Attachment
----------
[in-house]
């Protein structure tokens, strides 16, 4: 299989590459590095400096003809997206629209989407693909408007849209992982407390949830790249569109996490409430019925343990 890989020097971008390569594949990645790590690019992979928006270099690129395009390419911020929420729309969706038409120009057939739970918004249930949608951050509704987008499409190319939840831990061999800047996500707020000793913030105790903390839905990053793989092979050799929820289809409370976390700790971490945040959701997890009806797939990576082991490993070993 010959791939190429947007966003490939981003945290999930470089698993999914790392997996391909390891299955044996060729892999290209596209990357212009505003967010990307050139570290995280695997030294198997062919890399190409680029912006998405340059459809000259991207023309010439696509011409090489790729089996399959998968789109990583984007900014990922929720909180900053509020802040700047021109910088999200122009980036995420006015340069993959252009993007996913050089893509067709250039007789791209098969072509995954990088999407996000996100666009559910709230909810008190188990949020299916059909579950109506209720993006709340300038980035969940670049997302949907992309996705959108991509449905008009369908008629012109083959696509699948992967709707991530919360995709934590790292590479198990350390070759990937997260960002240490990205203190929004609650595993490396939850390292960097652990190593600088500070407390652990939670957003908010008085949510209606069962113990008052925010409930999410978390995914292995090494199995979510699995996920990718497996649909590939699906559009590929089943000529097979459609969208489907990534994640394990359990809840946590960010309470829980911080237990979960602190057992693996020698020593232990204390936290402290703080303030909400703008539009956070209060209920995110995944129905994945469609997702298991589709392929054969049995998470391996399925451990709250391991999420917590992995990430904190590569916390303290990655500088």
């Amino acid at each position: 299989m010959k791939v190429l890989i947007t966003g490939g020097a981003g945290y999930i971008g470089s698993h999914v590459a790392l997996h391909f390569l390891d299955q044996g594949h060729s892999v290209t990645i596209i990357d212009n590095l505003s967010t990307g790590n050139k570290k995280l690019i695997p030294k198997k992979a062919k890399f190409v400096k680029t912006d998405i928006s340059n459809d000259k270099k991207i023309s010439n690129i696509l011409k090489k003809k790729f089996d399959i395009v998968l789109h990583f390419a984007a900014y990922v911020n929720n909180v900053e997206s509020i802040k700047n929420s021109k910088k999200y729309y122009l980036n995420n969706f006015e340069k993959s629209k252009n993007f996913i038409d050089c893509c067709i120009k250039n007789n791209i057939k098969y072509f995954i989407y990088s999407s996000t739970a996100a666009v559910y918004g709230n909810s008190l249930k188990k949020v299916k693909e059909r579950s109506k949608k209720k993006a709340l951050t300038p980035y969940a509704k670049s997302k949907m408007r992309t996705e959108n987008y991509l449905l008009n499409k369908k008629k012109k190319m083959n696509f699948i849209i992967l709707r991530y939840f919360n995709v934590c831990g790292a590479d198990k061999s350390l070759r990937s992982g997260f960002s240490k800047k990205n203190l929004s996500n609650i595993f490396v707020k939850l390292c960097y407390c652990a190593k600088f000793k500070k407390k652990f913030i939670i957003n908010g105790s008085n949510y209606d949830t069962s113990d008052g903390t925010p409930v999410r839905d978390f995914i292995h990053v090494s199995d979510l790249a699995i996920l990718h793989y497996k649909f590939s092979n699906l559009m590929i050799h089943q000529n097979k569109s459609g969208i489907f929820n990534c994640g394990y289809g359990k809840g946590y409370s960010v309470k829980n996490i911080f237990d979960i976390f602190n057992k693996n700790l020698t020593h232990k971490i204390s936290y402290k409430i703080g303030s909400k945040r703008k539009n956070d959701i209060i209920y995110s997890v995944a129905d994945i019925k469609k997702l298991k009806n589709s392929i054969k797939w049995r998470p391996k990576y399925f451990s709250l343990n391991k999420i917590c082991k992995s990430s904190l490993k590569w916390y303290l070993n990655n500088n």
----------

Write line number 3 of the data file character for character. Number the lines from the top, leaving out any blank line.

């Amino acid at each position: 299989m010959k791939v190429l890989i947007t966003g490939g020097a981003g945290y999930i971008g470089s698993h999914v590459a790392l997996h391909f390569l390891d299955q044996g594949h060729s892999v290209t990645i596209i990357d212009n590095l505003s967010t990307g790590n050139k570290k995280l690019i695997p030294k198997k992979a062919k890399f190409v400096k680029t912006d998405i928006s340059n459809d000259k270099k991207i023309s010439n690129i696509l011409k090489k003809k790729f089996d399959i395009v998968l789109h990583f390419a984007a900014y990922v911020n929720n909180v900053e997206s509020i802040k700047n929420s021109k910088k999200y729309y122009l980036n995420n969706f006015e340069k993959s629209k252009n993007f996913i038409d050089c893509c067709i120009k250039n007789n791209i057939k098969y072509f995954i989407y990088s999407s996000t739970a996100a666009v559910y918004g709230n909810s008190l249930k188990k949020v299916k693909e059909r579950s109506k949608k209720k993006a709340l951050t300038p980035y969940a509704k670049s997302k949907m408007r992309t996705e959108n987008y991509l449905l008009n499409k369908k008629k012109k190319m083959n696509f699948i849209i992967l709707r991530y939840f919360n995709v934590c831990g790292a590479d198990k061999s350390l070759r990937s992982g997260f960002s240490k800047k990205n203190l929004s996500n609650i595993f490396v707020k939850l390292c960097y407390c652990a190593k600088f000793k500070k407390k652990f913030i939670i957003n908010g105790s008085n949510y209606d949830t069962s113990d008052g903390t925010p409930v999410r839905d978390f995914i292995h990053v090494s199995d979510l790249a699995i996920l990718h793989y497996k649909f590939s092979n699906l559009m590929i050799h089943q000529n097979k569109s459609g969208i489907f929820n990534c994640g394990y289809g359990k809840g946590y409370s960010v309470k829980n996490i911080f237990d979960i976390f602190n057992k693996n700790l020698t020593h232990k971490i204390s936290y402290k409430i703080g303030s909400k945040r703008k539009n956070d959701i209060i209920y995110s997890v995944a129905d994945i019925k469609k997702l298991k009806n589709s392929i054969k797939w049995r998470p391996k990576y399925f451990s709250l343990n391991k999420i917590c082991k992995s990430s904190l490993k590569w916390y303290l070993n990655n500088n």